The Seattle Storm Wins Its Second Championship in Three Years

The Seattle Storm has been nothing but dominant this season, and this ring proves exactly that.

Reading Time: 3 minutes

The Seattle Storm has been absolutely unstoppable in the Wubble (WNBA Bubble), capping off its historic season with a remarkable 18-4 regular season record and 6-0 playoffs record. Led by superstar forward Breanna Stewart and experienced guard Sue Bird, the team ended its season in a fitting 3-0 sweep against the Las Vegas Aces, asserting its sheer dominance in the league yet again.

Twenty-six-year-old Stewart has had an incredible impact on the floor throughout the season, becoming the Storm’s most reliable weapon. Her versatility—three-point shooting, lane-driving, aggressive defending, and meticulous passing—has made her nearly impossible to guard. In game 1, she scored 37 points, nearly breaking the record for most points scored in a final’s game. In addition, she averaged 25.7 points, 4.0 assists, and 7.8 rebounds per game throughout the playoffs, which is even more impressive given that she suffered a devastating Achilles injury in April. In an interview with The New York Times, Stewart confessed that “[she] wasn’t sure if [she] was ever going to be back to where [she] was.” This setback, however, obviously did not deter her as she returned in full swing, arguably in even better shape than before. As Stewart later remarked, “To be able to be here—to be able to see myself playing like this and having so much potential going forward—it’s exciting.” Indeed, this season has been nothing short of exciting for Stewart, as she can now finally begin her well-deserved break with a championship ring and Finals MVP trophy to her name.

Going strong at 39 years old, team leader Bird has also been a key factor in the Storm’s fourth championship. Though Bird is a 17-year veteran, her strength and skill quashed all doubts that her age was finally catching up to her. Her unparalleled experience makes her a great asset both on and off the court, and her quickness and agility make her a tough guard to defend—even against the best defenders in the league. Furthermore, her unmatched court vision and superior play-making enable her to dish teammates easy buckets. This comes as no surprise though, as she holds the WNBA record for the most assists all time. In fact, she broke the final’s assist record in game 1, setting 16 assists in her usual dominant fashion.

Stewart and Bird make an incredible duo, but as the sports world has seen time and time again, two superstars alone cannot win a team championship. This statement could not be truer for the Storm, as many other players stepped up when it mattered most and made the case for their greatness. The Storm found a reliable guard in 27-year-old Jewell Loyd, who reigned as the second leading scorer in the franchise this season behind Stewart. Veteran forward Alysha Clark, who was unanimously named to the WNBA’s 2020 All-Defensive First Team, gave the Storm the defensive boost they needed with her incredible athleticism and range. Another player who made huge contributions to the Storm’s lineup was guard Jordin Canada, who filled in for Bird in a few playoff games. Canada has proved herself to be a great playmaker and lane-driver, despite her small frame. Topping off the Storm’s ensemble of talented supporting players was forward Natasha Howard, who was named the 2019 WNBA Defensive Player of the Year. Howard’s shooting in the paint and unmatchable size advantage have been pivotal to the Storm’s dominance near the hoop.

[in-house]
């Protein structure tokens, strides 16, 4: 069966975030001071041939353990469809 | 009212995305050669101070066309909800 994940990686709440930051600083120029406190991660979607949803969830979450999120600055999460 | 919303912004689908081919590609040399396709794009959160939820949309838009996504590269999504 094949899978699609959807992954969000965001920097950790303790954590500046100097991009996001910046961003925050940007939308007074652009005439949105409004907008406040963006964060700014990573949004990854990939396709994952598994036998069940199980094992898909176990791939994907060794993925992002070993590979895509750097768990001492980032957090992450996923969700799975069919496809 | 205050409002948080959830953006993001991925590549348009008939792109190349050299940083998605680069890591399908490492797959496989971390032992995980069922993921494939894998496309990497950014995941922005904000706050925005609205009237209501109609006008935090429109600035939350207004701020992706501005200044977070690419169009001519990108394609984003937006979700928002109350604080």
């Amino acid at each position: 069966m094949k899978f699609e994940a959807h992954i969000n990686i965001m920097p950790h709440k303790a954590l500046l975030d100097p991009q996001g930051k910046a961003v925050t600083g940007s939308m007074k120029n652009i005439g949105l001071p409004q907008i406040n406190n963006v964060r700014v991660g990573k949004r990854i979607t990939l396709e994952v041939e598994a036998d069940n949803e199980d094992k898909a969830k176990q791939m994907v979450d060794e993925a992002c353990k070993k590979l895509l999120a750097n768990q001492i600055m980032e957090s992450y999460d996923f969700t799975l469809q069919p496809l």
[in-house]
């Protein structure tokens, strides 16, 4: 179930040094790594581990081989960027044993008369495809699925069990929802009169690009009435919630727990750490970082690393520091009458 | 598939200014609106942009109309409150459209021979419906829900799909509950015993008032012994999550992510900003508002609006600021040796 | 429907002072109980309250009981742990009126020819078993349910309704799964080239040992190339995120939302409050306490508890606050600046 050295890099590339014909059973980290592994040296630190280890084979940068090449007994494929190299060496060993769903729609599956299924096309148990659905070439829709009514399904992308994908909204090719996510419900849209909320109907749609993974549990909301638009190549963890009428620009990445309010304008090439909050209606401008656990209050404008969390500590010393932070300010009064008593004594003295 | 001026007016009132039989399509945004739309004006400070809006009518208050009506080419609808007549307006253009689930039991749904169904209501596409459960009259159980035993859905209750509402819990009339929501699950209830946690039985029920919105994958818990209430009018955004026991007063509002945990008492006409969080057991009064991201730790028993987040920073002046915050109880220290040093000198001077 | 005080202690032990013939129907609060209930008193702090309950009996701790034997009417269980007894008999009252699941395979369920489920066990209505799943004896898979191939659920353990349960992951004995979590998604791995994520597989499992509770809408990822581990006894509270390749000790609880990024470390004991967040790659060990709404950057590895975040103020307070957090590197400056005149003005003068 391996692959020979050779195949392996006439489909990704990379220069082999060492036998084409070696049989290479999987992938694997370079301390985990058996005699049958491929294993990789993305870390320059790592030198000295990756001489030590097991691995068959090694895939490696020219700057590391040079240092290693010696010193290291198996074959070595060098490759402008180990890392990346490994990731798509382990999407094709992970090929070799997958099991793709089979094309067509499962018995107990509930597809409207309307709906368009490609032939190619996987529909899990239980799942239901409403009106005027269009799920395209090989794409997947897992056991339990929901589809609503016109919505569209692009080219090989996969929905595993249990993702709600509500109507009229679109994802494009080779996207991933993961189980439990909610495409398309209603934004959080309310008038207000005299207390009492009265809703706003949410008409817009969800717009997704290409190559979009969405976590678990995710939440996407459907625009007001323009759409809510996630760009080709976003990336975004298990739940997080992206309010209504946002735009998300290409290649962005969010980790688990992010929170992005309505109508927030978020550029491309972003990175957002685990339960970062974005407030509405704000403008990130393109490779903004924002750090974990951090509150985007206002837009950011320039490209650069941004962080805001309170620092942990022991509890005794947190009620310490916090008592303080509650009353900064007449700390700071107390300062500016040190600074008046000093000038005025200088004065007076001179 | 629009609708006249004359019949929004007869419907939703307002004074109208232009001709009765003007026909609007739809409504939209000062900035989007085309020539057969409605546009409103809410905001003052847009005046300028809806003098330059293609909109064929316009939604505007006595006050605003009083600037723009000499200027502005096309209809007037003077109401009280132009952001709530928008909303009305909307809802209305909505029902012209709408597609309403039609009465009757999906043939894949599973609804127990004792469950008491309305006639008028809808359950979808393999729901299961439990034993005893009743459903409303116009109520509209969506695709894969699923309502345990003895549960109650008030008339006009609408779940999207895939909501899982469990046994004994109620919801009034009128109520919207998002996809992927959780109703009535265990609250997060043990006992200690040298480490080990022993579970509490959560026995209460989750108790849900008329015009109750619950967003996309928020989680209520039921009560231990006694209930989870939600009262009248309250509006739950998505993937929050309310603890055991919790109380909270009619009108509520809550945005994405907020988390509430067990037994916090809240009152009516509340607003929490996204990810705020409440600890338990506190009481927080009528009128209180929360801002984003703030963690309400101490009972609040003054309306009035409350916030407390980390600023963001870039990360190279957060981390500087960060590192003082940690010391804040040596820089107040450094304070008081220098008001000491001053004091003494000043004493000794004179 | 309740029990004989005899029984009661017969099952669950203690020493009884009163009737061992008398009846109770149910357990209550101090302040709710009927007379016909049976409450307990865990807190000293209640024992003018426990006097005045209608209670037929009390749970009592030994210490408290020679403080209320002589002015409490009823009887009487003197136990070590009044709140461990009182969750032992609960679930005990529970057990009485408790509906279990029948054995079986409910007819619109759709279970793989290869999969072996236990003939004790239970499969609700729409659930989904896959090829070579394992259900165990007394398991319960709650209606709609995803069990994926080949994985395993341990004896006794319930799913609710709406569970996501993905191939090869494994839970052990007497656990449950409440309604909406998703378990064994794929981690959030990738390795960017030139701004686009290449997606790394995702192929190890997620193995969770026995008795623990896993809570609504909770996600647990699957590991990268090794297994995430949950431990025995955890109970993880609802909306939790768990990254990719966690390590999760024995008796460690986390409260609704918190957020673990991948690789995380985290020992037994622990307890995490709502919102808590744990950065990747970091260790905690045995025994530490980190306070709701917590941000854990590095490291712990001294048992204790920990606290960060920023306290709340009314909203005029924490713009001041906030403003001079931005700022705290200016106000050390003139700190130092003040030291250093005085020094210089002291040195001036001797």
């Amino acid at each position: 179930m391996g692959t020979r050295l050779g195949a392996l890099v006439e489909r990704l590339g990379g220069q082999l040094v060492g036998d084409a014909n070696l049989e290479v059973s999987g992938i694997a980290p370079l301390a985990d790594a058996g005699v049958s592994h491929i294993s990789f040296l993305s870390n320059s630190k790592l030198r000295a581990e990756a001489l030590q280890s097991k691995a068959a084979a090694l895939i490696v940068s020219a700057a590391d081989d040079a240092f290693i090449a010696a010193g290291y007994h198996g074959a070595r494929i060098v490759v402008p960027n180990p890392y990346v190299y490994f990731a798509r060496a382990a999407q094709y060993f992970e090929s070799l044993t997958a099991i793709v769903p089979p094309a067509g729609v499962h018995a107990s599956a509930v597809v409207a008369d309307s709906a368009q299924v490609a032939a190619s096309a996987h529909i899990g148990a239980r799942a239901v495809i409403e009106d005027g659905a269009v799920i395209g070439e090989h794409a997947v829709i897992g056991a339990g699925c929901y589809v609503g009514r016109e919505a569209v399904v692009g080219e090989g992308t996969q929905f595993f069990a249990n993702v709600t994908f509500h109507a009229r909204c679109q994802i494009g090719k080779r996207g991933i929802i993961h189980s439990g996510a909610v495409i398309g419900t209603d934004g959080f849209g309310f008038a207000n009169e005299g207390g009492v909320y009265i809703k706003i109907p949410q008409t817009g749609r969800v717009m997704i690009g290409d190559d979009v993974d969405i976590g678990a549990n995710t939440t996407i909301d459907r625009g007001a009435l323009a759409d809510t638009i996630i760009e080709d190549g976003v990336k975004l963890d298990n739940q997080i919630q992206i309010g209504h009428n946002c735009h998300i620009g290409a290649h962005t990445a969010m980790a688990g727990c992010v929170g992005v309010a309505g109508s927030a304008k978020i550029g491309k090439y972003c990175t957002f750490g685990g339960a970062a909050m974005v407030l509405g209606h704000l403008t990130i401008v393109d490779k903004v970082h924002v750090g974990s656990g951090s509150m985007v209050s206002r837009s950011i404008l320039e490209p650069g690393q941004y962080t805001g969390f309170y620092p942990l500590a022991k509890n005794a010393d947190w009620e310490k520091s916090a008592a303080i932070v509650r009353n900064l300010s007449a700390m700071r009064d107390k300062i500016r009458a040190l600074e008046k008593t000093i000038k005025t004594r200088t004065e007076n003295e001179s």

Equipped with a strong lineup of rising stars, experienced veterans, and, well, Stewart (who defies all categories), the Storm entered the season with a single goal in mind: to win another championship. All season long, they lived up to expectations, cementing their identity as a high caliber team in a league of its own. The best part is: there’s no stopping the Storm from here. With a stacked lineup of developing superstars like Stewart and Lloyd, the Storm has an immense wealth of talent that it is sure to capitalize on going forward. This WNBA season was filled with many uncertainties—a cancelation of all professional sports, a Disney restart bubble, a frenzy of trades and deals—but the Storm made one thing very clear: the sky's the limit, and they have no intentions of stopping any time soon.